C19th Dorfprozelten emigrants in “America” Part 2

Now that I’ve set the scene for this Bavarian family’s lives, and deaths, we can turn to their American experiences.  No doubt there’ll be more to come but I wanted to publish yesterday’s discoveries while it’s fresh in my mind.

Translation: If you would like to read this post in a different language you can click here.

C19th Dorfprozelten Emigrants in “America”

Instead of single-mindedly pursuing Philip/Joseph/Philip Joseph Kunkel, this time I turned my searches to George Mathias Kunkel’s half-brother’s children, the Ulrichs. I’d known that two of them emigrated to the States thanks to the local history of Dorfprozelten[i]. My theory was that perhaps if I found them I’d also find a link to Philip Kunkel (good luck with that!).

Bertha Ulrich and husband William Kuhn

There is still a Kuhn Metzgerei (Butcher’s) opposite the site of the Happ’s inn, Das Goldene Fass, but now a bank.

I started out tracing Bertha Ulrich and her husband William Kuhn and found them easily enough in the US census records living in Syracuse, New York.

Now I’d heard of Syracuse but honestly didn’t know where it was precisely so of course there was a quick trip to Google maps (next stop Google Earth). I hadn’t realised how close it was to the Great Lakes and Canada. The local history told me they’d had six sons which was confirmed by progressive censuses, but so far I’ve found no mention of their daughter who died aged six, presumably in an inter-censal period. The photo of Wilhelm/William Kuhn in the US gives every appearance of a successful man. This is borne out by the census details.

William’s father was a butcher (Metzger) in Dorfprozelten and their house was almost directly across from the Happ’s inn[ii]. These days there’s still a sign for a Kuhn butcher’s shop but the inn no longer exists, replaced by a bank in the 1960s or 1970s. William Kuhn followed his father’s occupation working as a butcher in the market.

Doing a Google search I came across links to newspaper articles on the Newspaper Archive site. This was the second time in a couple of days that I’d wound up here so decided I’d best follow up the nudge, and signed up. It has proven to be very helpful for some notices and there are no doubt more tucked away when I persist with trickier searches. The site’s terms and conditions preclude you doing almost anything with the information apart from reading the articles in a dark room on your lonesome, so I can’t (on my current reading) add as much as I’d like here, though I’ve emailed for clarification.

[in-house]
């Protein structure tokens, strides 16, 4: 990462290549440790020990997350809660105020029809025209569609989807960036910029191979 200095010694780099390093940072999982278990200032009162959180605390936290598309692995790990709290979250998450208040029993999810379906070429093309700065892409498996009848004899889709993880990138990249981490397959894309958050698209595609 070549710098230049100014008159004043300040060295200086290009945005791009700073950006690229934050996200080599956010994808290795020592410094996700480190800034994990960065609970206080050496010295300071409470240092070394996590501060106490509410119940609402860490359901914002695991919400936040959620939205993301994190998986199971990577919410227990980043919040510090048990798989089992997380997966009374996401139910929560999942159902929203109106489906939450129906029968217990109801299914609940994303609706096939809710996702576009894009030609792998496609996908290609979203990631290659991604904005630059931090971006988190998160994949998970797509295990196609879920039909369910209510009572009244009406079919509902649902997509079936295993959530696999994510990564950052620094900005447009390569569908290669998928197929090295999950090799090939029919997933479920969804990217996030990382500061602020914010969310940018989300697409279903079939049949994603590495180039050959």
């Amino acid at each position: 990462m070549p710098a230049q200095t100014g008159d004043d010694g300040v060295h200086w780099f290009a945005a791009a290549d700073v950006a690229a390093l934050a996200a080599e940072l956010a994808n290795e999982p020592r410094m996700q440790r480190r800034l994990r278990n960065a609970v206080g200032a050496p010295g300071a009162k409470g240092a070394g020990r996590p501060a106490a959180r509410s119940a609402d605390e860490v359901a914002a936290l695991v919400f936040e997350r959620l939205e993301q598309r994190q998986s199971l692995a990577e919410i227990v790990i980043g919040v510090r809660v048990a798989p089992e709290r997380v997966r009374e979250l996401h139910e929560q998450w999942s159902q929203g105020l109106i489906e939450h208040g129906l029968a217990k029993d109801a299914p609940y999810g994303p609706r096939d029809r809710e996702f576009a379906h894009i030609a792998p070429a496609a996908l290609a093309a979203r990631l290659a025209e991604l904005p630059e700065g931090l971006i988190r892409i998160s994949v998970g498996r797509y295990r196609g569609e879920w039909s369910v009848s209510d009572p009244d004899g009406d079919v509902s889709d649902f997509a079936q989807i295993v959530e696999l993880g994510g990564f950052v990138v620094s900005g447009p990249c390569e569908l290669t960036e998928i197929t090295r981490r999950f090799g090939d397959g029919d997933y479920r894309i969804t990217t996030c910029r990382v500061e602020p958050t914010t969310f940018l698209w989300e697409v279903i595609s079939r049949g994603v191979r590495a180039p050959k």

When you come across sites like this you realise just how great, and unique, Australia’s Trove site is. Not only is it free, accurate, highlights the precise wording and is easy to use, you aren’t as limited by terms and conditions. However it is curmudgeonly to complain when you have no opportunity to read newspapers from far away.

Without going into the prohibited detail the obituary for William Kuhn confirmed that he had been a successful butcher for over 50 years, gelling with the census. It refers to his brothers Ludwig and John Kuhn, both in the States, and his sister Marie Seus in Germany.[iii] Ludwig’s migration is not listed in the Dorfprozelten history so is new information both in terms of this story as well as the local history in Bavaria. William and Bertha Ulrich had 5 children in 1900, all surviving[iv]. They were Joseph P Kuhn, William Kuhn, Jacob G Kuhn, John P Kuhn and George Kuhn. At the time of the census William’s brother John (Jacob) was living with them and also working as a butcher. They were living at 208 Jackson St, Syracuse, not far from Bertha’s sister Josephine of whom more anon.

The William Kuhn and Beuttner families lived in the same street which appears to have been affected by the freeway. Image from Google Earth.

John Jacob Kuhn and Ida Rippberger

The Dorfprozelten history reveals that John was uncertain about his migration and returned to Germany before emigrating once again to the States. He married a Stadtprozelten woman, Ida Rippberger, and had two daughters. So far I haven’t pursued this family in the records as they are part of my general Dorfprozelten interest rather than my specific family research.

Josephine Ulrich and Peter Buettner

Further searching for Bertha Kuhn’s obituary has been unsuccessful so far, but turned up another Dorfprozelten link: the death of Josephine Ulrich, eldest of the children of Georg Jacob Ulrich and Elisabeth Fermbach. Josephine Buettner nee Ulrich died in March 1916, a few weeks before her uncle George Mathias Kunkel in Australia[v]. The obituary confirmed that brother Jacob and sister Bertha had also emigrated but revealed the migration of another brother, Lothar, living in Niagara Falls. Lothar had appeared in the Dorfprozelten history only as “Kind” (Child) b March 1858.[vi]